1545 Bushkill Street
Easton, PA 18042
Phone: (610) 258-5343
Fax: (610) 330-9100
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Service Schedule

Thursday, 7:25 am
Minyan

Friday, 8:00 pm
Shabbat Evening Services

Saturday, 9:30 am
Shabbat Morning Services

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Jewish WeddingFrom weddings and Bar/Bat Mitzvahs to business functions and lectures, our facility is a great setting and location for your special occasion.
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BAS Office Hours

Synagogue office is closed on Mondays and Fridays. Hours open: Tuesday, Wednesday, and Thursday from 10:00 am to 3:00 pm.

Bulletin Distribution

We are going green and
encourage bulletin distribution through email. We will also communicate emer-gencies and special events through email.
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Religious School

BAS Religious School welcomes all children ages 1-8th grade to enrolll in 2009-2010 program. Everyone is welcome.
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BAS Rabbi's Message

May, 2014

For several years, I have been captivated by a particular statement of Gandhi about non violence: "My nonviolence does admit of people, who cannot or will not be nonviolent, holding and making effective use of arms. Let me repeat for the thousandth time that nonviolence is of the strongest, not of the weak.”

What amazes me about this is that, despite Gandhi's utter and complete devotion to his principles of non-violence, he realized that--in his higherarchy--it was worse to be a coward than to be violent. If one could not learn how to be assertive through the non-violent ideal, violence was permitted to him as a means of fighting cowardice. The ideal, of course, was to be non-violent. But Gandhi realized that not everyone was courageous enough to take that path. In other words, his greatest value was human dignity, and that--for its sake--his deeply held conviction in non-violence could be set aside.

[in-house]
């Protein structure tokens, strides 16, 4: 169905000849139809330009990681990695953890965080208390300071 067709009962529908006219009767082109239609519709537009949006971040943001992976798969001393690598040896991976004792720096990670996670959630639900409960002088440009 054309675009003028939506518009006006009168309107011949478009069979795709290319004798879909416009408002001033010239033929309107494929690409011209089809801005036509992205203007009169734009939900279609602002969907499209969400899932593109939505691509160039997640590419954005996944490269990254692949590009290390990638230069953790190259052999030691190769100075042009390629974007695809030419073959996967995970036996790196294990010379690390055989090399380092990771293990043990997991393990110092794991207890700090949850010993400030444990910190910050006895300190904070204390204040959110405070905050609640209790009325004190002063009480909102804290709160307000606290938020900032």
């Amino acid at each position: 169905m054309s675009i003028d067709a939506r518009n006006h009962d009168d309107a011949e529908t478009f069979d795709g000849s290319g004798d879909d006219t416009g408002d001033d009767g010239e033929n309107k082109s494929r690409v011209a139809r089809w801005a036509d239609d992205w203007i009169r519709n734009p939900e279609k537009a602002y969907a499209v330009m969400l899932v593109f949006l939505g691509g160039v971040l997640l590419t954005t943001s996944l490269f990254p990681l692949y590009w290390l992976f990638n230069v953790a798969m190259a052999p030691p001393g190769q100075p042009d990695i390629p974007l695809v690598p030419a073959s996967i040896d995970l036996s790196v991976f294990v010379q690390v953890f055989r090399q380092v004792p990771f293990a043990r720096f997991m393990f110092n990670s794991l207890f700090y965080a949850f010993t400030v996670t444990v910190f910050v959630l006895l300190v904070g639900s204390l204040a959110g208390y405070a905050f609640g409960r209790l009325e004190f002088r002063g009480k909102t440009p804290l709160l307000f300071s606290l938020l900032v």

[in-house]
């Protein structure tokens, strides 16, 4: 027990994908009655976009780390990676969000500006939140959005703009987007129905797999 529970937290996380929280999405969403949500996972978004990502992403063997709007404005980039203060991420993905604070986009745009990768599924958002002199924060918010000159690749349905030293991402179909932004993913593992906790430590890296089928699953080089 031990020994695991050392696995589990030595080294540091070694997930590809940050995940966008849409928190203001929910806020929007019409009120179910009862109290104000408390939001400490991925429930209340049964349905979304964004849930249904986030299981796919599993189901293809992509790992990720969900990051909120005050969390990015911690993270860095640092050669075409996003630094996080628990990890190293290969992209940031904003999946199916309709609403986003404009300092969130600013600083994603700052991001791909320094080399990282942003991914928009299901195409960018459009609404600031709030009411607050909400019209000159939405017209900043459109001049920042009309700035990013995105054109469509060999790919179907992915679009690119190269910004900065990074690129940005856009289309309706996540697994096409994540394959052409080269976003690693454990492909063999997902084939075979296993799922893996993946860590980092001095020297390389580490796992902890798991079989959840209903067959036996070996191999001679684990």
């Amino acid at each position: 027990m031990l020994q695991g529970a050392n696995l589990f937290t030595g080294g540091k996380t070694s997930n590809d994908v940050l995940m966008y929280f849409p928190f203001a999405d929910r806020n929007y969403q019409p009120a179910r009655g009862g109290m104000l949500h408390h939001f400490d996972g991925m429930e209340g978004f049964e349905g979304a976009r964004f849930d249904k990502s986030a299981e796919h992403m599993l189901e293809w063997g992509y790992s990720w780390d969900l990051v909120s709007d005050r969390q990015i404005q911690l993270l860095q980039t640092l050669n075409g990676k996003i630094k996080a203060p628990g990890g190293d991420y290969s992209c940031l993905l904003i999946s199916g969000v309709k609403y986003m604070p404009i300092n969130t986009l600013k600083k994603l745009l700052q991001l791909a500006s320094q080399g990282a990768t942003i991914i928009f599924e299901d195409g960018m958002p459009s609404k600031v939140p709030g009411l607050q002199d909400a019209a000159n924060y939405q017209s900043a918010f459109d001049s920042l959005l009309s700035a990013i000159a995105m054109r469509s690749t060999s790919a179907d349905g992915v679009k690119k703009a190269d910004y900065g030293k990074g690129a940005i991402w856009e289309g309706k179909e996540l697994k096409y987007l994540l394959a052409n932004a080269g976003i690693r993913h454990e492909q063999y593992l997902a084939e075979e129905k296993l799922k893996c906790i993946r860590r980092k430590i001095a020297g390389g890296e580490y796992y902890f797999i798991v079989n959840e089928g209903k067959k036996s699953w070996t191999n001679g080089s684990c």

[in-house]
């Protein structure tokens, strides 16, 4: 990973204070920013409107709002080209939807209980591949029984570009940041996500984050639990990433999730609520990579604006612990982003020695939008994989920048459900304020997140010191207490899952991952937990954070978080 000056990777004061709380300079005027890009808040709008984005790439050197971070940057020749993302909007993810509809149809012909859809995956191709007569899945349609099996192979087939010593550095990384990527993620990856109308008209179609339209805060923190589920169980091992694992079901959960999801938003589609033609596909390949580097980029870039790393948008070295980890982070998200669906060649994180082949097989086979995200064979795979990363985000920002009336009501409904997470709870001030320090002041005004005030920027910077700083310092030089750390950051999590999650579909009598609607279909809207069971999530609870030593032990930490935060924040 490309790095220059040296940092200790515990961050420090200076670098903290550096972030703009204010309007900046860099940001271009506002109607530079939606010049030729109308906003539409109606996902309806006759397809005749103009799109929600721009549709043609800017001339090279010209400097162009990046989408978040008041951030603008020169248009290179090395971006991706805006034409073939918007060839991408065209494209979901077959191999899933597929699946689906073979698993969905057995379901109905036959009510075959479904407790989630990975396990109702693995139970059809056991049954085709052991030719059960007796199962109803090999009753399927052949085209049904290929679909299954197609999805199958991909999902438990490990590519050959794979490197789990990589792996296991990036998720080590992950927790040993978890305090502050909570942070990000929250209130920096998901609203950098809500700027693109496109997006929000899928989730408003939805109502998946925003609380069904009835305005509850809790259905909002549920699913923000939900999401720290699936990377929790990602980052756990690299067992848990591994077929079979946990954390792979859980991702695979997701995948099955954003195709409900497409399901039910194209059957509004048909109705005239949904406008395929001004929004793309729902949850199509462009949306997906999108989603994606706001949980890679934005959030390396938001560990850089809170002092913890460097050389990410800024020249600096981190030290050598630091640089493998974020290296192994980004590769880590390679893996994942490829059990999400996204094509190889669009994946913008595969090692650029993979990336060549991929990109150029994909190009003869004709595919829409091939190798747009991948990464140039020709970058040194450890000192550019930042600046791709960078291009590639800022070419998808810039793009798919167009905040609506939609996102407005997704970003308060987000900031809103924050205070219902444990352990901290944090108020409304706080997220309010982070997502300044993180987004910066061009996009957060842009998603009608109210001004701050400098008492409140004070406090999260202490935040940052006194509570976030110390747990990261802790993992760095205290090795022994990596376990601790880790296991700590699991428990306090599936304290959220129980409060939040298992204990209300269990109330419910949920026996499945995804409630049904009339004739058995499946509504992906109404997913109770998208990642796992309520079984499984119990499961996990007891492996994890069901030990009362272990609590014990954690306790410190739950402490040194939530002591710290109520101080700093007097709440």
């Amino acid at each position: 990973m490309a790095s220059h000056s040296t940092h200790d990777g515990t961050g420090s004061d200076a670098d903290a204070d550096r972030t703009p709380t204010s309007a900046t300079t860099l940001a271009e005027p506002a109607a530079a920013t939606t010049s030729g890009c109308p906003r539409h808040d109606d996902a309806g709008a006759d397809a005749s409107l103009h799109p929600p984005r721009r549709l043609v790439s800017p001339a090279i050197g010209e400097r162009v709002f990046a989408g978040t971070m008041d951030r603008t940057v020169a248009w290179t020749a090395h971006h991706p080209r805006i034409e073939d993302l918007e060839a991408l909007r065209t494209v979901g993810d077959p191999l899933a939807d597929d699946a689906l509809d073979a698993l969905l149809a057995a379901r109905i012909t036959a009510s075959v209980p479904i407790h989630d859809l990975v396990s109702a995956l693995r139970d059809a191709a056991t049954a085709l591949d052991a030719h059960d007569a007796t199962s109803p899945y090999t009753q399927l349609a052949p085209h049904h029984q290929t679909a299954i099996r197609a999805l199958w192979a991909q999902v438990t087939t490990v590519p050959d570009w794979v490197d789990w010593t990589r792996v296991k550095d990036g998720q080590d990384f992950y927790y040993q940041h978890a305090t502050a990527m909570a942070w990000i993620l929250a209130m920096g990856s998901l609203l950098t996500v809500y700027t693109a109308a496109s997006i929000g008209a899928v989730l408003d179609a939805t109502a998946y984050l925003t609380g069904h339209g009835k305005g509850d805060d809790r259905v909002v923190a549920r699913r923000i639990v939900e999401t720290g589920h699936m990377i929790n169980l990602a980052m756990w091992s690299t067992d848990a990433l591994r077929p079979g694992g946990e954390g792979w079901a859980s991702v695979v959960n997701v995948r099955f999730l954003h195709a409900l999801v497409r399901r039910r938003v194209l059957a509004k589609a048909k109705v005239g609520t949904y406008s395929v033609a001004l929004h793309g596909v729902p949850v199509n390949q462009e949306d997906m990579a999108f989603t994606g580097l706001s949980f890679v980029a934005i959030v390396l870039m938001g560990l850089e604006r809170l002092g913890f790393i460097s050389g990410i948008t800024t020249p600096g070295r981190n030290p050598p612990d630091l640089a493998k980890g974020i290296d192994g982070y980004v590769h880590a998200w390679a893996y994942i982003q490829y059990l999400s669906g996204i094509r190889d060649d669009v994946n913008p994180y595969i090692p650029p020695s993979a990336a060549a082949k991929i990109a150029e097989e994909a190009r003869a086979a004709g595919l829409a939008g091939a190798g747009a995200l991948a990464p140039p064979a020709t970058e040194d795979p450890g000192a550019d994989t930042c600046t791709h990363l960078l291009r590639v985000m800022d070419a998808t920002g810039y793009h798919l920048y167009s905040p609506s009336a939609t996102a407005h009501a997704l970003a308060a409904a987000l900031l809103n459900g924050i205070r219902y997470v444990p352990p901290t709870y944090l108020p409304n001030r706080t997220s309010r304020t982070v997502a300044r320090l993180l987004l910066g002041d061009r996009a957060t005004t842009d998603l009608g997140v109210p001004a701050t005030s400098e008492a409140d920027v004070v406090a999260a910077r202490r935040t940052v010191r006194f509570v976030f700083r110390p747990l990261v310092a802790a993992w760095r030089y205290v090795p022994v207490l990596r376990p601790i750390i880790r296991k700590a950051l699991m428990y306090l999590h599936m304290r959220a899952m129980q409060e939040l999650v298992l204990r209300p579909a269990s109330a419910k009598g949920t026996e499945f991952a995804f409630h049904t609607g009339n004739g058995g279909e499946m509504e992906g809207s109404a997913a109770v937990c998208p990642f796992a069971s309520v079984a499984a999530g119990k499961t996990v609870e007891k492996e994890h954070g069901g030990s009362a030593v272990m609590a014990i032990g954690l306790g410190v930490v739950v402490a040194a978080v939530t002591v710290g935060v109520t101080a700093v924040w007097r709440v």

I've thought about this a good deal as a Rabbi. What are our most deeply held convictions?
Do they fall in the realm of Jewish observance (Shabbat, kashruth, festivals)? Are they
social values (human dignity, promoting the social welfare)? Do they concern issues of
peoplehood and continuity (raising Jewish families)? Or do they fall more broadly into the
realm if faith and spirituality--say, for instance, a belief in divine providence? When these
convictions fall into conflict--as they often do--which priority do we choose. If, say, an
impoverished person comes to the synagogue on the Sabbath, do we refrain from offering
tzdeakah because we privilege Sabbath observance over social welfare? Are there
occasions when we should privilege continuity and peoplehood over human dignity--how
tight should the gates to our community be? And is there a value that trumps even our
greatest held convictions--are we willing to set aside almost everything--as Gandhi was--
for a particular value?

I deeply value Jewish observance. And yet, if observing Judaism is going to cause people
pain and suffering--if it is going to alienate them from Judaism--we should acknowledge
that pain, and perhaps even set aside aspects of Judaism for those individuals. And yet, at
the same time, I believe that we should acknowledge, with a degree of humility, that
perhaps the problems we have with the faith belong not to the religion, but with ourselves.
Perhaps we have not sufficiently struggled to understand what our faith and our God were
trying to teach us. Perhaps only a very few of us will be able to be, in Gandhi’s words,
among the "strongest" those who are able to make all of Judaism meaningful and relevant.
The rest of us are left to struggle towards strength--to acknowledge that we are on a
journey. The path encourages us to hold on to that which we find meaningful, and to set
aside those things which we cannot accomplish without bitterness or malice.

Best wishes for a meaningful month,

Rabbi Stein